The first risk is that of turning justice into a sensationalised affair, the way high profile domestic trials have sometimes been in the US (with the immediate example of the OJ Simpson trial and the Heard/Depp affair). This may drag international justice into becoming simply the sensationalisation of human rights violations and their subsequent judicial handling to the point of making it another type of (viral) “content”: liked, hashtagged, retweeted, then falling into collective internet oblivion like thousands of online trends before it.  It could also lead to the transformation of the ICJ into a public forum at which parties do not address the judges, but rather focus their pleadings on the global audience – or even their own constituency.  Pleadings become PR strategies, with parties prioritising political narratives over legal arguments. The line between politics and the law is erased, and the Court’s fourth wall is broken: there can be no performance when one of the actors is reading from a different script. 

The second risk is that the mass public discourse does not lead to genuine engagement or worse, creates misinformation. The media interest in this case, while massive, has had some clumsy coverage, including a few notorious instances of the ICJ being mistaken for the ICC. Coverage has been uneven, leading to questions of bias. For example, the BBC broadcast parts of Israel’s pleas on the Friday, but none of South Africa’s the day before. Be it lack of expertise, lack of care or lack of time, these problematic coverages prevent the emergence of a true understanding of what the case, and specifically these hearings, are about. Experts, lawyers, and academics on social media can only do so much with the given format of each platform, the algorithm they have no control over, and the lack of willingness to engage constructively from others on the platform.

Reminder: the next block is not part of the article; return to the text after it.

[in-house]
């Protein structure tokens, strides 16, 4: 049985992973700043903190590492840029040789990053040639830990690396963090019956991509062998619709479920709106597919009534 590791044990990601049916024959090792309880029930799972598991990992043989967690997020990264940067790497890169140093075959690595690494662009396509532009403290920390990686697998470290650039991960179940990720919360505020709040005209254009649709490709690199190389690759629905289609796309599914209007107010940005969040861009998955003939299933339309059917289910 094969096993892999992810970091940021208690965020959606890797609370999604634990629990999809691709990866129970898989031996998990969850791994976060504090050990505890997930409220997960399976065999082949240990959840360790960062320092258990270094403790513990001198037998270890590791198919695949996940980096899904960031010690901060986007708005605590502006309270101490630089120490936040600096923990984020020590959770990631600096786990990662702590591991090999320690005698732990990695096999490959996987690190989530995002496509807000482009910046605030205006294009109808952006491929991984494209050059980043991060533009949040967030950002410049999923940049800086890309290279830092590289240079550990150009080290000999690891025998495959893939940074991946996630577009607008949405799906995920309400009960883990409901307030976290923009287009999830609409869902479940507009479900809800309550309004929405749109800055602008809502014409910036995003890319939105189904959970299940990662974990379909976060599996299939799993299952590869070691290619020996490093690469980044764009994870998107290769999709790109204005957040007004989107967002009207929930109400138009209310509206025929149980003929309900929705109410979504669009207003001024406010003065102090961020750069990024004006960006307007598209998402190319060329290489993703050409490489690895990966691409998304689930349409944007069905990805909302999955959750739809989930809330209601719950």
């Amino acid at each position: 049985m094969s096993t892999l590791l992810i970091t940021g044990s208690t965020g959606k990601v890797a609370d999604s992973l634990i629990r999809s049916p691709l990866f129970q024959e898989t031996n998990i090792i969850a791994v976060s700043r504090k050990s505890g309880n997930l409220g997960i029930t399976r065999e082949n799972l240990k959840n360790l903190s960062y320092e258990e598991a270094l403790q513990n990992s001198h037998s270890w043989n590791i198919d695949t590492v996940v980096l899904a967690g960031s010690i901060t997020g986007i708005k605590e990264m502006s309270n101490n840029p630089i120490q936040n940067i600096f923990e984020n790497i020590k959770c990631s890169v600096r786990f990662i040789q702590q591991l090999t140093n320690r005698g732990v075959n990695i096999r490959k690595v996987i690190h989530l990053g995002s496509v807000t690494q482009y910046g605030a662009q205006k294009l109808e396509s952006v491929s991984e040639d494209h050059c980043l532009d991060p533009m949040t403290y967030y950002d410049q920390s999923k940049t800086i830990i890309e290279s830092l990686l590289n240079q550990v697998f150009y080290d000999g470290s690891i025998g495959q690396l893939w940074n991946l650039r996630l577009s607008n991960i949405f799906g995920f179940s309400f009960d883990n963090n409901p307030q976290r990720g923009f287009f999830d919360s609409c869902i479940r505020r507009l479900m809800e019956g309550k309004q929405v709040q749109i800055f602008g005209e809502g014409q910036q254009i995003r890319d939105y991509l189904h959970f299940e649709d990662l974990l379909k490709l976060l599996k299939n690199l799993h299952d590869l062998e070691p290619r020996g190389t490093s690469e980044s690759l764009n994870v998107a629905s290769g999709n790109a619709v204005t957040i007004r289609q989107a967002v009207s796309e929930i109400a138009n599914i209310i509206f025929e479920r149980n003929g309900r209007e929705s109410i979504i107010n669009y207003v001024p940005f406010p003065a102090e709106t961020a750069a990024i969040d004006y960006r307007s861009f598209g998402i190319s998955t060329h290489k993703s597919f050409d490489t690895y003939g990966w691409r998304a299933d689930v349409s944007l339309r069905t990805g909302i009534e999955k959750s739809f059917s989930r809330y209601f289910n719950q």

This speaks to a broader challenge and the third identified risk: the language of the law and legal procedures is one that is meant to keep away purely political discourse, but its technicality and complexity also insulates it from belonging to the non-expert viewer. The proceedings of the 11th and 12th of January were, specifically, on provisional measures, with South Africa having to prove prima facie jurisdiction, plausible harm and urgency. The Court was not ruling on whether a genocide was happening, and yet this is what the public (social) media discourse revolved around. And how could it be otherwise? With civilian casualties by the thousands, mass violence broadcast in photos and videos and livestreams, there is a deeply human and understandable need to make sense of senseless violence through legal categories that can be grasped by everyone. Genocide, whether or not one knows its exact constitutive elements in legalese, can be grasped conceptually. The nuances in the proof of genocidal intent to establish genocide, as opposed to what will be required to establish incitement to genocide; the (ir)relevance of the whether there is a dispute between South Africa and Israel; whether Israel can claim to be acting in self-defence; all of these matters – which will determine the result of the case – are left out of the discourse in part because of the inherently exclusionary nature of legal language. The narrowed and simplified lens offered by social media risks creating expectations of the ICJ that it simply cannot meet. This in turn could result in precisely the opposite outcome to that identified above. A worsening reputation and less support for international justice mechanisms on the basis of a misunderstanding about what it is that courts are capable of achieving in these circumstances.


In summary, if justice must not only be done, but also be seen to be done, then engagement with the ICJ and international justice via social media is to be praised and encouraged. But there is also a risk of such mass popular engagement throwing international courts into the same murky waters as international politics; cynicism and misinformation prevailing over nuance and expertise. The inherent spectacular, the drama, of the ICJ has captured public attention at this moment but if it degenerates into mere spectacle the results may be less than positive: 

“#ICJ, didn’t stop #genocide, one star would not recommend.”

Meme attributed to Apologetic Internat’l Law Memes for Utopian Teens (@IntLawMemes)